My aunt and sister in China have vanished. Are they being punished for my activism?

Uighurs and their supporters rally across the street from United Nations headquarters in New York, March 15, 2018.

By Rushan Abbas
October 19 at 12:18 PM

Rushan Abbas is a former Uighur service journalist with Radio Free Asia.

The Chinese government has imprisoned about 1 million people, without any pretense of trial, in “reeducation camps” in the country’s far west. It is now clear that this is part of a huge campaign to silence and intimidatethe local Uighur population — a group to which I also belong (though I have lived in the United States for the past 29 years). The scale of this effort is extraordinary: Chinese security services are using sophisticated cameras, facial-recognition technology and DNA samples to keep track of the entire population.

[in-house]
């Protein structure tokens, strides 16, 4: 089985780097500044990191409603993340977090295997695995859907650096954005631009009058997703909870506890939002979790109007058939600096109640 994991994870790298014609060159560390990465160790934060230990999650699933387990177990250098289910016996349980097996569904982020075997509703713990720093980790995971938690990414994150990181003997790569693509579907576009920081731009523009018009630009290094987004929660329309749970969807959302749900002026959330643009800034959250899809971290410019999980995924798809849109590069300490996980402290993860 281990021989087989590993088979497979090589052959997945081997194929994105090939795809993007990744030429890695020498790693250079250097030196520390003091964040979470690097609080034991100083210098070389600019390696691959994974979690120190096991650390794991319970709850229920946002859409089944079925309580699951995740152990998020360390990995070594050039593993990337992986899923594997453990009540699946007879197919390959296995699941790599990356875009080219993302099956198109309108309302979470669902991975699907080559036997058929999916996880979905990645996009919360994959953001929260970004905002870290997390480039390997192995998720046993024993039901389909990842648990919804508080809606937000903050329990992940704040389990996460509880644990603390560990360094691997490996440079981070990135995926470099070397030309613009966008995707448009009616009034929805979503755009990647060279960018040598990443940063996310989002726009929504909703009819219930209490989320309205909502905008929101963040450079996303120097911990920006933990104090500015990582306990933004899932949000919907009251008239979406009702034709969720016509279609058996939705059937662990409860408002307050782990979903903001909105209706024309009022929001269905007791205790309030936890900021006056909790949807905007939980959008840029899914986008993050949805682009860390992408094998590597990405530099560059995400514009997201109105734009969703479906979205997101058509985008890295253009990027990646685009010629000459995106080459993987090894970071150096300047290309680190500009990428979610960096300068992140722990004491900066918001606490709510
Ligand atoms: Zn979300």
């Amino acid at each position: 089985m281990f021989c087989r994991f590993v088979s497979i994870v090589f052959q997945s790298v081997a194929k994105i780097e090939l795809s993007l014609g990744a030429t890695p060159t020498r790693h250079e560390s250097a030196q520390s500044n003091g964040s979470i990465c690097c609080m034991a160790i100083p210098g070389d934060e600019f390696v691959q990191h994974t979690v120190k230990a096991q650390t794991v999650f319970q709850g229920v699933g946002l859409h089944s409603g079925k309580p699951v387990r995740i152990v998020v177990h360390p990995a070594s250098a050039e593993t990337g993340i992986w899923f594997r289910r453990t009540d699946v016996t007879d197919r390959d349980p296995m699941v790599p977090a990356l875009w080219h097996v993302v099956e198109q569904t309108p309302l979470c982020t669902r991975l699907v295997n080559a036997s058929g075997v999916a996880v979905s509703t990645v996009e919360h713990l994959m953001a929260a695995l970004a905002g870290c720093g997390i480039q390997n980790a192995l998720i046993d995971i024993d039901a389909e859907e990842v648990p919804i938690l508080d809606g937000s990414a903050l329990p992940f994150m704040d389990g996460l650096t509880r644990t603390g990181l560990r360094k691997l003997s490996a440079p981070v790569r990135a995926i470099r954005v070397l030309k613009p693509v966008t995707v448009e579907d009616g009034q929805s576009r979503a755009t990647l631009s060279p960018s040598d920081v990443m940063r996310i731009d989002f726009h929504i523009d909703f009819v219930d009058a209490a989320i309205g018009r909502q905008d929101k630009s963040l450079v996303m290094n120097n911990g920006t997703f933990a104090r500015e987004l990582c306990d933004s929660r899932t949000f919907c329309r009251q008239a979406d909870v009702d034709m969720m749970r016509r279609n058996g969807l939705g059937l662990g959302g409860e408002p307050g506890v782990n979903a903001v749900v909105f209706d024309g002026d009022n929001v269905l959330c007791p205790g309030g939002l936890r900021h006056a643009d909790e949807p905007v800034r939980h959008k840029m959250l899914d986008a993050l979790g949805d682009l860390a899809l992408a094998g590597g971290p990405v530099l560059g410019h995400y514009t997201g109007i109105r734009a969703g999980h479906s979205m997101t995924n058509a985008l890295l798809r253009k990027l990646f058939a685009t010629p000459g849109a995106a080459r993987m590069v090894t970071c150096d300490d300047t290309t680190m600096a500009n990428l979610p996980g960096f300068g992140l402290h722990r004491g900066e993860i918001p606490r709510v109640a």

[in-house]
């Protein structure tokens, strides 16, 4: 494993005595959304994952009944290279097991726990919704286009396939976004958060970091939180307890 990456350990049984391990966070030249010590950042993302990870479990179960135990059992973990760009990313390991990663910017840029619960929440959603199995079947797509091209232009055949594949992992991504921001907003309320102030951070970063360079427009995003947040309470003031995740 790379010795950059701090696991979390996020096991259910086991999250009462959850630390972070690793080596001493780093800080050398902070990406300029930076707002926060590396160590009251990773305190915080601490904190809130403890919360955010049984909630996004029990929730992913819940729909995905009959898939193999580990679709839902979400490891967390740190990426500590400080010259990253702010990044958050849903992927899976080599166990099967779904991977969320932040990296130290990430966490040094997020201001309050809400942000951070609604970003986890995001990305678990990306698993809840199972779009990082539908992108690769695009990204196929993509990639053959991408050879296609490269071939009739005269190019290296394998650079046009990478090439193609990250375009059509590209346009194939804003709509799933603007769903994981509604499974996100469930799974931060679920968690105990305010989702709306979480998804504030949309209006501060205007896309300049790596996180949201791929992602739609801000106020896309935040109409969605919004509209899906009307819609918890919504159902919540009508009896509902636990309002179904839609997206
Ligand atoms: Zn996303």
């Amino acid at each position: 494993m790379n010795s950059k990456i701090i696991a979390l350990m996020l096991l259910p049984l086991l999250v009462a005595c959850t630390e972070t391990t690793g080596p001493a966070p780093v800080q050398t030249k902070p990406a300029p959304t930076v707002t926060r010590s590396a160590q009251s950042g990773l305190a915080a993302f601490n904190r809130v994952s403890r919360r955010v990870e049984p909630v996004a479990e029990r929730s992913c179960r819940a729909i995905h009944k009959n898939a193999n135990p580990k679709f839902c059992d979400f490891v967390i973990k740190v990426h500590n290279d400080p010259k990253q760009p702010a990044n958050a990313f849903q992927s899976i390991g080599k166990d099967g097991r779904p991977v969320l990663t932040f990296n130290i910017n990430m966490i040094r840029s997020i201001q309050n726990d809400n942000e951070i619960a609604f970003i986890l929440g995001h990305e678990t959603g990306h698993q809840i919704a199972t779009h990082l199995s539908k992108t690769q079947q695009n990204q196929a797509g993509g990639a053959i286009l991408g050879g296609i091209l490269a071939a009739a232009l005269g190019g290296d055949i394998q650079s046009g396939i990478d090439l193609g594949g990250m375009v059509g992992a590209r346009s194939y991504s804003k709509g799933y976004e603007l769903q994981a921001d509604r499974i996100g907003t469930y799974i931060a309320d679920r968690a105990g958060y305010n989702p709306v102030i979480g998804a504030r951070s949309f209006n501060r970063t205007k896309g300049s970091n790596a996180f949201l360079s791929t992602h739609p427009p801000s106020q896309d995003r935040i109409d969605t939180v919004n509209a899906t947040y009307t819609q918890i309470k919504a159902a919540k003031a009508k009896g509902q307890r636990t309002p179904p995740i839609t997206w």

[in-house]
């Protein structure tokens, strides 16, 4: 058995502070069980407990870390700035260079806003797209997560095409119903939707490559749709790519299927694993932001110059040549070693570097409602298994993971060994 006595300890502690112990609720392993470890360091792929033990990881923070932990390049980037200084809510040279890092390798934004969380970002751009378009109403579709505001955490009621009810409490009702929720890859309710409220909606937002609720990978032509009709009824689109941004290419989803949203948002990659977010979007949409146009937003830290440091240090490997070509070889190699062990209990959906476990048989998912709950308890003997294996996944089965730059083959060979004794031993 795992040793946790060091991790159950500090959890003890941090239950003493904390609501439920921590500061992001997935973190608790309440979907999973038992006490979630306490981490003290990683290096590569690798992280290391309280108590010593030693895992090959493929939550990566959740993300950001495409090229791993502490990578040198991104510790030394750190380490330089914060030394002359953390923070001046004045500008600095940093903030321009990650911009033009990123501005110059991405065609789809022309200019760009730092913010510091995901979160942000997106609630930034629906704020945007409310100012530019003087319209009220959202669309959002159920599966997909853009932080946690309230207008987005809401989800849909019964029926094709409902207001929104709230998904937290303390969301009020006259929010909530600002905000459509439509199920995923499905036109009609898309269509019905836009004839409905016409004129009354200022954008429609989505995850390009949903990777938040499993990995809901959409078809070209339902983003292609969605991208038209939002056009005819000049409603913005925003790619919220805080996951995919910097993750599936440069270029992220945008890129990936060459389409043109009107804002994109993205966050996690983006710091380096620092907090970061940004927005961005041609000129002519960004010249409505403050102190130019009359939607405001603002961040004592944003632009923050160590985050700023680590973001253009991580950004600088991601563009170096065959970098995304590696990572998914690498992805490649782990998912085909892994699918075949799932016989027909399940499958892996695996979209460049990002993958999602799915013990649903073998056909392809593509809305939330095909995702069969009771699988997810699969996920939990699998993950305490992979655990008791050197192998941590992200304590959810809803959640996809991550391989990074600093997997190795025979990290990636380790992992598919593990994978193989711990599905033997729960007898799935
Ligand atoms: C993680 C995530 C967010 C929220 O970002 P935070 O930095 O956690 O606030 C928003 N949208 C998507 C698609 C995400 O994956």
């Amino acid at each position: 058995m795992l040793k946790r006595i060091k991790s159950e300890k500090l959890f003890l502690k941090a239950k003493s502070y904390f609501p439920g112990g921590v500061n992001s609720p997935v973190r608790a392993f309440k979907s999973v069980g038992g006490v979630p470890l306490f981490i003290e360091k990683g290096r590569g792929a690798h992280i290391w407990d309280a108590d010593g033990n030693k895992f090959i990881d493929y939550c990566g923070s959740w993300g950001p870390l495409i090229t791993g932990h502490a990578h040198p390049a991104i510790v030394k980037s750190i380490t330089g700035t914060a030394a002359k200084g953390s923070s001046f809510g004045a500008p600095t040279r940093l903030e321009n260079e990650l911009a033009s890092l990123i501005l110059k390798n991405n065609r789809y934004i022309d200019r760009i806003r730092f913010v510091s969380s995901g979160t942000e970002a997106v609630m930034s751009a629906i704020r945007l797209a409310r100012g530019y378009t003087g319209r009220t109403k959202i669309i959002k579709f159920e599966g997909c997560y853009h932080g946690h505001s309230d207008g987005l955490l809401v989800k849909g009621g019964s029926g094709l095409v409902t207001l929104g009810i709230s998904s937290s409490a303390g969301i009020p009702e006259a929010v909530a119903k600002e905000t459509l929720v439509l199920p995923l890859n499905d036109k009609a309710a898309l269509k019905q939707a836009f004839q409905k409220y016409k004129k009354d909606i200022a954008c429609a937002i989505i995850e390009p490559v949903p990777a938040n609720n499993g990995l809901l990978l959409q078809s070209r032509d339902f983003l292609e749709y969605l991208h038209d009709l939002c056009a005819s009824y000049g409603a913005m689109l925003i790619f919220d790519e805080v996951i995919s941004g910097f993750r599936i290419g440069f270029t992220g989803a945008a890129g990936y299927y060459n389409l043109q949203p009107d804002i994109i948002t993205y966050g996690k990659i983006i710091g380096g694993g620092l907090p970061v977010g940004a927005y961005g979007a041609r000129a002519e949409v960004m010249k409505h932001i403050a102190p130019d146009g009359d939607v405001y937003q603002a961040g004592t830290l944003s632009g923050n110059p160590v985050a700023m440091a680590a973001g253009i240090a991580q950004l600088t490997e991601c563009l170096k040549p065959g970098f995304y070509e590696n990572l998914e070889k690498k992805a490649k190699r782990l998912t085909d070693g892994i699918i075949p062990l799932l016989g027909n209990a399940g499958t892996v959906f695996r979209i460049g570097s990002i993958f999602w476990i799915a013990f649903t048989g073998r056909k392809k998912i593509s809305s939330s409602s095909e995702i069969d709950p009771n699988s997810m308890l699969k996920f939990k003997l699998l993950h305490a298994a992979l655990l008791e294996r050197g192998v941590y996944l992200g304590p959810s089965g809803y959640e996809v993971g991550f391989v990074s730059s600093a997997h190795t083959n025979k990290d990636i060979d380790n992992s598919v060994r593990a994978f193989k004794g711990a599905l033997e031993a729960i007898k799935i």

Americans and Europeans are only just beginning to wake up to the astonishing extent of China’s new gulag. But for me, this story is all too personal. My 56-year-old sister, Gulshan Abbas, lives in Urumqi, the capital of the Xinjiang Uighur Autonomous Region (or East Turkestan, as we refer to it). Her two daughters live in the United States. They kept in touch with their mother using WeChat, calling every few days, but starting on Sept. 11, they couldn’t get through. At first they thought her phone was broken or that she was sick. Days passed by without news. Then they started to imagine the worst: Could she have been taken to the camps?

READ THE FULL ARTICLE AT The Washington Post

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